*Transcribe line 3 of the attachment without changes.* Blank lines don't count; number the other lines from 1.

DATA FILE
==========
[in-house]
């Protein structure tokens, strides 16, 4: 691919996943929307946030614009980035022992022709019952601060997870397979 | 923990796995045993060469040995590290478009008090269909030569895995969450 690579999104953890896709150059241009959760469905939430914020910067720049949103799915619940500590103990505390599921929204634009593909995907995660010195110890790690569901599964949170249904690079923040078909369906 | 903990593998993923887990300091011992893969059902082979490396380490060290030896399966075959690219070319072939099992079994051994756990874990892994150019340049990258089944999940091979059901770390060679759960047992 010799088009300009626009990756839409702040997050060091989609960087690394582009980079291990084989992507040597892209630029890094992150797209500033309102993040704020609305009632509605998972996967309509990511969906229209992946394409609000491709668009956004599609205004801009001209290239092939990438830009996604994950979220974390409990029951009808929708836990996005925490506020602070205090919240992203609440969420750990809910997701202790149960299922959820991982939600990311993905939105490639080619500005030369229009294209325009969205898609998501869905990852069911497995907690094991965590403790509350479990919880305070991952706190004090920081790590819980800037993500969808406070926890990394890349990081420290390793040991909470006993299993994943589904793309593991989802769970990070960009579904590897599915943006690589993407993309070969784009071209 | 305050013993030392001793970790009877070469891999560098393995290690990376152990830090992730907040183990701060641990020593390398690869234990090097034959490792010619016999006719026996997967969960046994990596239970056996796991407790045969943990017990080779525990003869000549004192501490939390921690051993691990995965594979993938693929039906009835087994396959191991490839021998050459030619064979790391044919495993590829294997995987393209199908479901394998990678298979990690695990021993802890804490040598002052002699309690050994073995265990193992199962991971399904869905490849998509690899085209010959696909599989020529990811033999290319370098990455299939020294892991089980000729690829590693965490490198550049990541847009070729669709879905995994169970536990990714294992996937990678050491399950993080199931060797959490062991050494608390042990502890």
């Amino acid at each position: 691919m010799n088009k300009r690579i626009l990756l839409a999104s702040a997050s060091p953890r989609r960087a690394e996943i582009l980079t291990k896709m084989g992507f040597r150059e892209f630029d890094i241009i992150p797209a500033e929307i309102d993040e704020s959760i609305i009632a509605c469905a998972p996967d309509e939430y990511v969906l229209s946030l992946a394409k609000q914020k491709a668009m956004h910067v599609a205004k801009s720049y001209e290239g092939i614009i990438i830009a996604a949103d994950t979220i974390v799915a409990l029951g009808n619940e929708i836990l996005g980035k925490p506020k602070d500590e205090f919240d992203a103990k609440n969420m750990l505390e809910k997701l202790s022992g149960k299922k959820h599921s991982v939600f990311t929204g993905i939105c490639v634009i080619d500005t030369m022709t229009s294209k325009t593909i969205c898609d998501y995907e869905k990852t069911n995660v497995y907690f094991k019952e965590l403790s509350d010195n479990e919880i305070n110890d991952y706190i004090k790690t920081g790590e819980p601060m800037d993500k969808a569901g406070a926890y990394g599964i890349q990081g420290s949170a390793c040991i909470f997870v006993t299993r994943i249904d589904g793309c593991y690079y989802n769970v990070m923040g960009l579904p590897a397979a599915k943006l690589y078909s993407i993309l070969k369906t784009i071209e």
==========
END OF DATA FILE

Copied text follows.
């Amino acid at each position: 691919m010799n088009k300009r690579i626009l990756l839409a999104s702040a997050s060091p953890r989609r960087a690394e996943i582009l980079t291990k896709m084989g992507f040597r150059e892209f630029d890094i241009i992150p797209a500033e929307i309102d993040e704020s959760i609305i009632a509605c469905a998972p996967d309509e939430y990511v969906l229209s946030l992946a394409k609000q914020k491709a668009m956004h910067v599609a205004k801009s720049y001209e290239g092939i614009i990438i830009a996604a949103d994950t979220i974390v799915a409990l029951g009808n619940e929708i836990l996005g980035k925490p506020k602070d500590e205090f919240d992203a103990k609440n969420m750990l505390e809910k997701l202790s022992g149960k299922k959820h599921s991982v939600f990311t929204g993905i939105c490639v634009i080619d500005t030369m022709t229009s294209k325009t593909i969205c898609d998501y995907e869905k990852t069911n995660v497995y907690f094991k019952e965590l403790s509350d010195n479990e919880i305070n110890d991952y706190i004090k790690t920081g790590e819980p601060m800037d993500k969808a569901g406070a926890y990394g599964i890349q990081g420290s949170a390793c040991i909470f997870v006993t299993r994943i249904d589904g793309c593991y690079y989802n769970v990070m923040g960009l579904p590897a397979a599915k943006l690589y078909s993407i993309l070969k369906t784009i071209e």